[Ed. note: This post is by SOPHIST, one of the finalists in ATL Idol, the "reality blogging" competition that will determine ATL's next editor. It is marked with Sophist's avatar (at right).]
Why does my television constantly tell me that being an attorney is: glamorous, “fun,” and yet so easy that any idiot can do it? I caught a preview for TNT’s new lawyer show, Raising the Bar, and, after my seizure, I realized that dramatic license has gone too far.
So, with a nod to the Coolest Law Firm bracket, I bring you the “Lionel Hutz Invitational.” Which of the following characters has done the most to mislead our friends and family about the true nature of our profession? Let’s keep it to characters created after 1990, so the kids can play along.Today, I’ll start with the quarterfinals, I’ll update the progress on Thursday, and on Friday we’ll vote on the finalists. But I sense how much ATL readers love to write in candidates, so please comment on the fictional donkeys that didn’t make my cut (I cannot watch Eli Stone or Shark). Perhaps I will run my own “shadow poll” based on the most popular write-in choices.
See the field after the jump.
1. Jack McCoy (Law and Order) v. 8. Bobby Donnell (The Practice)
It’s the fascist versus the bleeding heart. Jack perpetuates the myth that murderers will take the witness stand, and then promptly crumble because they’ve been prepped by buffoons. Most egregiously, Jack violates a cardinal rule of trial litigation by constantly asking questions to which he does not already know the answer. His crosses aren’t scripted, but his comebacks always are. Meanwhile, Bobby’s theory of criminal defense involves boning the prosecutor and blaming someone else for the crime without any evidence. It works because every criminal defendant is, of course, innocent.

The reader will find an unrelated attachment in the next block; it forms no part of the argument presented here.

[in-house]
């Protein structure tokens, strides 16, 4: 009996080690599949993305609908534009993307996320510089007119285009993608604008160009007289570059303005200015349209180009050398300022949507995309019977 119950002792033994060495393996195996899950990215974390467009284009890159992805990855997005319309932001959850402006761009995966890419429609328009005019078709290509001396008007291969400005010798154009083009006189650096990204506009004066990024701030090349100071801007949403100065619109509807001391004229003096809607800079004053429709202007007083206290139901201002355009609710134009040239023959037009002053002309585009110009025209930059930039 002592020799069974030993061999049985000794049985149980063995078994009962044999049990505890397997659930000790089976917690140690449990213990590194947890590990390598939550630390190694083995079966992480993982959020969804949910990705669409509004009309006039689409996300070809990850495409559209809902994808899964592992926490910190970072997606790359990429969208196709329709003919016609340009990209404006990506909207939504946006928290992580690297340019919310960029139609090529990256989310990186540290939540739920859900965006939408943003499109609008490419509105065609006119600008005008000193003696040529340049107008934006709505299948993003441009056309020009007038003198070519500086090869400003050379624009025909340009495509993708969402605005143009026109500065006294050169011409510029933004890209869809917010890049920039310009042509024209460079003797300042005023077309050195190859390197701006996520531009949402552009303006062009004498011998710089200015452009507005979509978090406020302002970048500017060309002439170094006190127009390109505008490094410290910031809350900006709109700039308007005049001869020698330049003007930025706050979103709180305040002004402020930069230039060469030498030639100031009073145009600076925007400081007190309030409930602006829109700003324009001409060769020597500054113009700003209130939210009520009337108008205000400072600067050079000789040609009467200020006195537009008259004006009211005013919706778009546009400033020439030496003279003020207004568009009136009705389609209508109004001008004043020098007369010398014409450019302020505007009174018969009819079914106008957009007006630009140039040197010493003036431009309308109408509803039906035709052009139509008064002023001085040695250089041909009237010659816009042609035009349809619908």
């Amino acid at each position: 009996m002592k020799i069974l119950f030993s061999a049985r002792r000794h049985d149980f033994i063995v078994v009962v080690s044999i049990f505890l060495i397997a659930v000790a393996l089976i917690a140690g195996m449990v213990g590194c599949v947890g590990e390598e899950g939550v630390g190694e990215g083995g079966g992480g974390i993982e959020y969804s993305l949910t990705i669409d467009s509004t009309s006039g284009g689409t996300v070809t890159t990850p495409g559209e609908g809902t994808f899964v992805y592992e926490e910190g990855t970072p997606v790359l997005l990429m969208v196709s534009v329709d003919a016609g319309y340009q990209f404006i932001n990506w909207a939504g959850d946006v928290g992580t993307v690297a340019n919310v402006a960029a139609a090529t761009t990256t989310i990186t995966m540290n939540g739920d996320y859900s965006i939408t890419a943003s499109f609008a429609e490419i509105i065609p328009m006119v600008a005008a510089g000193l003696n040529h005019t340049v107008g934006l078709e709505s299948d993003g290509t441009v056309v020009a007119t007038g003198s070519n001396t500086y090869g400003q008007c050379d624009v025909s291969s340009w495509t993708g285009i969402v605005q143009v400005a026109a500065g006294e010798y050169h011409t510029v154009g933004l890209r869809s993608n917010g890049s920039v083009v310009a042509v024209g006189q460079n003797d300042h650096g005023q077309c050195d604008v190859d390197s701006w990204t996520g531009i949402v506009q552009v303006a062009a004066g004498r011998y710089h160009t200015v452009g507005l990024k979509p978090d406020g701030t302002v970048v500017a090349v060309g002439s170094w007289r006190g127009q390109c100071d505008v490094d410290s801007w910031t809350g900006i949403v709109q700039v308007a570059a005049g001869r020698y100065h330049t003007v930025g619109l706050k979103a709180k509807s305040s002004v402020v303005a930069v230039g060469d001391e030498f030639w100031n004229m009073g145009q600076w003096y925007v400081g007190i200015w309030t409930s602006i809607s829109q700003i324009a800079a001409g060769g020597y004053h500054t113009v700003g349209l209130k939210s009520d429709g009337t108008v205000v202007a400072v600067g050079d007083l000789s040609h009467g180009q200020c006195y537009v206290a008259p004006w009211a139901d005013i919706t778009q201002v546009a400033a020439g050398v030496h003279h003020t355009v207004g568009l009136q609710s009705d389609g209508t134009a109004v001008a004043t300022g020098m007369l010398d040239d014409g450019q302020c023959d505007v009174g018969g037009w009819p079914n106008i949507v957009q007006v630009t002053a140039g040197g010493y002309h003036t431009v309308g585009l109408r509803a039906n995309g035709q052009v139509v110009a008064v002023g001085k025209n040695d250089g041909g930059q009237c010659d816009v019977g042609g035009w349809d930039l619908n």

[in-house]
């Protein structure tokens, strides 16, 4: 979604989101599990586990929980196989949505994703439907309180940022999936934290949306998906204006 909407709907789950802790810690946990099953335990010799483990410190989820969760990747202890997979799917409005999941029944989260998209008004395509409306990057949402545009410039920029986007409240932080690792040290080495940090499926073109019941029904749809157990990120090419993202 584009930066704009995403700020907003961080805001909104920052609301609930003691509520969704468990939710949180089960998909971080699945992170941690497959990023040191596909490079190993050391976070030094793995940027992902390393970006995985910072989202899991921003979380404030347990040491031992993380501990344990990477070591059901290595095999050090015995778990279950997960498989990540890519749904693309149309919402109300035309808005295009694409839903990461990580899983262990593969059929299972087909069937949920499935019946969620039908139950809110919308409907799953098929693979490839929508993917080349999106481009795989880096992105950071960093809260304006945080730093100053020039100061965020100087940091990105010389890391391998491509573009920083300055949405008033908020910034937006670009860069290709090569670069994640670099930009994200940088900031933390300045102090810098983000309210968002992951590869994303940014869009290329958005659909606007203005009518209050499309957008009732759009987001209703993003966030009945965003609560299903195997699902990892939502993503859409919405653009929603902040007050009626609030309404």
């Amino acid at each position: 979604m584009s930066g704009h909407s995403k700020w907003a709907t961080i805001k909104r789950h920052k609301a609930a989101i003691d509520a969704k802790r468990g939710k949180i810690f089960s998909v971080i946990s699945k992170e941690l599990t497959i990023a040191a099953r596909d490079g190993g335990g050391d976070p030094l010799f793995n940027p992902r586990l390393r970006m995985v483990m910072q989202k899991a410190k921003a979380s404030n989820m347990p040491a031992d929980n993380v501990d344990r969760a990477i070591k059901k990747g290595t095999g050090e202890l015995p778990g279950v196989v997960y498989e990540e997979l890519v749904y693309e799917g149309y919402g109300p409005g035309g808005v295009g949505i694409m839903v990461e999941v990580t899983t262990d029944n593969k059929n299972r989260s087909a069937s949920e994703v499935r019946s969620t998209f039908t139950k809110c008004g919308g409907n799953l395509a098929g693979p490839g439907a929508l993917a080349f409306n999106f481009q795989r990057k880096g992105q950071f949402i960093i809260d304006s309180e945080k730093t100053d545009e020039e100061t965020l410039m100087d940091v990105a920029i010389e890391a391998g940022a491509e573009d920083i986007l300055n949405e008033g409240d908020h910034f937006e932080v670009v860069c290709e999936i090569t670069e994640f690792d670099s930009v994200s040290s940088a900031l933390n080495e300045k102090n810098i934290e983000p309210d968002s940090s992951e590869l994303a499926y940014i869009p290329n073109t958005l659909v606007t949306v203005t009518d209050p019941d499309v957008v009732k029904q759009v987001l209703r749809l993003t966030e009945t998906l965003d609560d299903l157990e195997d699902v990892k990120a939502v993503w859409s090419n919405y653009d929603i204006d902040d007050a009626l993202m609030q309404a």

4. Michael Clayton (Michael Clayton) v. 5 Vincent Gambini (My Cousin Vinny)
A 17th year associate? Not a junior partner, not “of counsel,” but an 17th year associate? I get the concept of a very senior associate, but if you have a 17th year associate at your firm, isn’t (s)he locked in the basement with a red stapler on their desk? At least Clayton’s lexicon isn’t limited to “Yo” and “fuggedabouit.” Here’s a tip, don’t go to law school because you are good at “winning arguments against your friends.” That skill set doesn’t actually translate to legal reasoning. Instead, consider a career in talk-radio.
3. Elle Woods (Legally Blonde) v. 6. Ally McBeal (Ally McBeal)
I find it impossible to write about Elle Woods without blood cascading from my eyes. Suffice it to say, “accessorizing” does not help you to get into law school (well, maybe Monica Goodling’s law school). It is difficult to imagine how Fox got away with marketing Ally McBeal as a feminist icon. I know many female attorneys, and most of them ingest nutrients and wear skirts that go all the way down past their butt cheeks.
2. Jack Brigance (A Time to Kill) v. 7. Kobayashi (The Usual Suspects)
Brigance could really be the stand in for every soft-hearted, southern Grisham character that takes on interplanetary conspiracies with a shoestring budget and a “lil’ elbow grease.” I particularly like how Grisham’s attorneys can always knock off 200 man-hours of doc. review in one evening, so long as they have their tequila and “play some Skynyrd.” Kobayashi speaks to the megalomaniac inside all lawyers that wants to use the law to get a massive criminal enterprise off the ground (maybe that’s just me). Perhaps I could have cared about work every morning if my client was Keyser Soze, but unfortunately nobody ever gave me the “cocaine, castration, murdering the eyewitness,” Madlib. Maybe if I had made partner.